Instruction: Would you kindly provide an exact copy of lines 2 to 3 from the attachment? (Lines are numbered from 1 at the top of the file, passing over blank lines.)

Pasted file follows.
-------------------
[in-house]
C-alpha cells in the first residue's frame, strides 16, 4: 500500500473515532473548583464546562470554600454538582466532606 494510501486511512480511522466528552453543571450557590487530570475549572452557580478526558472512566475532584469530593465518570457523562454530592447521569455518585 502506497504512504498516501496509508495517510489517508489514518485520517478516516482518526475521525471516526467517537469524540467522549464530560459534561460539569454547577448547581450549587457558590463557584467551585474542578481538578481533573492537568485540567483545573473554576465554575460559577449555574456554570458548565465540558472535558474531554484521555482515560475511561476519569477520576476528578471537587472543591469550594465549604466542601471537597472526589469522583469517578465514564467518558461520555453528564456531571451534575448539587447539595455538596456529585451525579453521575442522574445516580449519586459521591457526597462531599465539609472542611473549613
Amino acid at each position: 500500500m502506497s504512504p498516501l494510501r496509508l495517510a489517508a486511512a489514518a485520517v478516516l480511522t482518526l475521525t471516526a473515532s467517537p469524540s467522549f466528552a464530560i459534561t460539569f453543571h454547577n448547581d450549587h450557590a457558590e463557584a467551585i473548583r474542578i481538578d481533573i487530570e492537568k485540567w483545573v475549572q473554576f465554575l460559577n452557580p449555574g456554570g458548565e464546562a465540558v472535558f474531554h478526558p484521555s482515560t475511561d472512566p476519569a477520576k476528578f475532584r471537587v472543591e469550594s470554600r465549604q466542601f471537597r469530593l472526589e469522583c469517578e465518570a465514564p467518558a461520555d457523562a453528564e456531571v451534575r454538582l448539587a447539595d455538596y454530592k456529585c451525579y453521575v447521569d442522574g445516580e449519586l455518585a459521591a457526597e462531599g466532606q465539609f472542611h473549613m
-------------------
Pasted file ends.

C-alpha cells in the first residue's frame, strides 16, 4: 500500500473515532473548583464546562470554600454538582466532606 494510501486511512480511522466528552453543571450557590487530570475549572452557580478526558472512566475532584469530593465518570457523562454530592447521569455518585 502506497504512504498516501496509508495517510489517508489514518485520517478516516482518526475521525471516526467517537469524540467522549464530560459534561460539569454547577448547581450549587457558590463557584467551585474542578481538578481533573492537568485540567483545573473554576465554575460559577449555574456554570458548565465540558472535558474531554484521555482515560475511561476519569477520576476528578471537587472543591469550594465549604466542601471537597472526589469522583469517578465514564467518558461520555453528564456531571451534575448539587447539595455538596456529585451525579453521575442522574445516580449519586459521591457526597462531599465539609472542611473549613
Amino acid at each position: 500500500m502506497s504512504p498516501l494510501r496509508l495517510a489517508a486511512a489514518a485520517v478516516l480511522t482518526l475521525t471516526a473515532s467517537p469524540s467522549f466528552a464530560i459534561t460539569f453543571h454547577n448547581d450549587h450557590a457558590e463557584a467551585i473548583r474542578i481538578d481533573i487530570e492537568k485540567w483545573v475549572q473554576f465554575l460559577n452557580p449555574g456554570g458548565e464546562a465540558v472535558f474531554h478526558p484521555s482515560t475511561d472512566p476519569a477520576k476528578f475532584r471537587v472543591e469550594s470554600r465549604q466542601f471537597r469530593l472526589e469522583c469517578e465518570a465514564p467518558a461520555d457523562a453528564e456531571v451534575r454538582l448539587a447539595d455538596y454530592k456529585c451525579y453521575v447521569d442522574g445516580e449519586l455518585a459521591a457526597e462531599g466532606q465539609f472542611h473549613m